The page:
Pleural effusion is a frequent finding in the intensive care unit (ICU), and it can cause hypoxemia and alterations in lung mechanics.
The prevalence of pleural effusion in the ICU can vary between 40 and 60%. The commonly reported causes of pleural effusion in this population are infectious exudates (43%), non-infectious exudates (33%) and transudates (24%). In postoperative patients undergoing cardiovascular surgery, up to 7% present with pleural effusion, the most common cause being hemothorax in up to 50% of cases, with dyspnea as the predominant symptom.
Pleural effusions with documented volumes greater than 500 ml affect gas exchange, hemodynamic stability and respiratory work, and it has been demonstrated that drainage of pleural effusions in ICU patients under mechanical ventilation is related to improved oxygenation indices, increased end-expiratory volume and decreased transpulmonary pressure. A recent meta-analysis that included 31 studies with 2265 patients showed that drainage of pleural fluid produces improvement in PaO2/FiO2 as an oxygenation index and tends to increase end-expiratory volume.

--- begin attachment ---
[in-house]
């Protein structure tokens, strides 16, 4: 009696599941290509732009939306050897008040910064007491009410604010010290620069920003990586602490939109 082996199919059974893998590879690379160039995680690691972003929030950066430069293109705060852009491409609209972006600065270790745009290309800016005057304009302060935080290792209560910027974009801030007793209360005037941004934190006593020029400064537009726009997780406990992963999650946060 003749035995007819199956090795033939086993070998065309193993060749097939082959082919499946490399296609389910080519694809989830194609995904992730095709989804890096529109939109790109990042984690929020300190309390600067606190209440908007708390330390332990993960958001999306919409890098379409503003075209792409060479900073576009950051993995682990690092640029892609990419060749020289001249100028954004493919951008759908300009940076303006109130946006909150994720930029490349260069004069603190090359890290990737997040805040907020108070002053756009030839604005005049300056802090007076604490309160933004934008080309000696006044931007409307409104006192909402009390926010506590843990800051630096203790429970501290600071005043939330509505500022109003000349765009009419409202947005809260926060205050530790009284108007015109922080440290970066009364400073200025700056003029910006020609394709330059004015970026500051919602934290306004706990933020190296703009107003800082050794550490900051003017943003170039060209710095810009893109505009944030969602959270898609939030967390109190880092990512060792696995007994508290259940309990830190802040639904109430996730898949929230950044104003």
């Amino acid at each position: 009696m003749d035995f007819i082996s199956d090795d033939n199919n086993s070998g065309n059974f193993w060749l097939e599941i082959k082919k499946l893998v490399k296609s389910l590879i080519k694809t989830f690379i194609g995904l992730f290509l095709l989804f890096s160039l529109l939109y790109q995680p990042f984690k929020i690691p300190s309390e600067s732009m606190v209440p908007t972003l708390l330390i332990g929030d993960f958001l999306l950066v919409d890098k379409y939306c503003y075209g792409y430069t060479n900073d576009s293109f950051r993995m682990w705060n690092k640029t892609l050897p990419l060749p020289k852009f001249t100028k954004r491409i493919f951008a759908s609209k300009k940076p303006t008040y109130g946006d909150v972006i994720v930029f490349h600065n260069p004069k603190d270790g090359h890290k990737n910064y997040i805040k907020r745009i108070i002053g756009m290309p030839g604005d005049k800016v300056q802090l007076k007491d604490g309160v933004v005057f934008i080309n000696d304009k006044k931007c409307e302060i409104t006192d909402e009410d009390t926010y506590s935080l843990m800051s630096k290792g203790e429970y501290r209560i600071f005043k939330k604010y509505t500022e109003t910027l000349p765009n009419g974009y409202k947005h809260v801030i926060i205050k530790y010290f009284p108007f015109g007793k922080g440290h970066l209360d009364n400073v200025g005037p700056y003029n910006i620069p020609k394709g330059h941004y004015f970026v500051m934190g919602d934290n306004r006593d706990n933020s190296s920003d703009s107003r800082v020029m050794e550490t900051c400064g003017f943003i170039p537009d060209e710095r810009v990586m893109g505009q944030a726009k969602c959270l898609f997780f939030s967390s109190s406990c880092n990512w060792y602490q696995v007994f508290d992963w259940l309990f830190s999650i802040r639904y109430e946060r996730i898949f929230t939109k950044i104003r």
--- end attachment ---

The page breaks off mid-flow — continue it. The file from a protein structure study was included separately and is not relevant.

Thoracentesis is a percutaneous procedure for collecting pleural fluid, and it has diagnostic utility and therapeutic applications. It is recommended for pleural effusions of unknown cause, because it allows defining the cause of the effusion and has therapeutic utility in large-volume pleural effusions associated with respiratory distress. Thoracentesis should not be performed for bilateral effusions in a clinical picture strongly suggestive of transudate (e.g., cardiac failure), unless the presentation is atypical or does not respond to clinical management. Always choose the best college essay examples that guarantees quality essay work related to medical cure content.
Complications related to the performance of blind thoracentesis include a high incidence of pneumothorax (11%); for this reason, the use of ultrasound guidance is strongly recommended for performing interventions in the pleural space and using small-diameter catheters. In turn, the diagnostic sensitivity of ultrasound for pleural effusion is higher compared to that of chest X-ray and allows identifying the pleural fluid characteristics that differentiate complicated and uncomplicated effusions and homogeneous and heterogeneous effusions. In addition, the routine implementation of pulmonary ultrasound in the ICU decreases the number of chest X-rays, with a reduction in medical costs and radiation exposure, without affecting the clinical results.
Various techniques have been developed to estimate the volume of pleural fluid by ultrasound, with a good correlation between the drained liquid and that calculated prior to the procedure, finding that distances between the diaphragm and the visceral pleura greater than 30 mm are related to pleural effusions greater than 500 ml.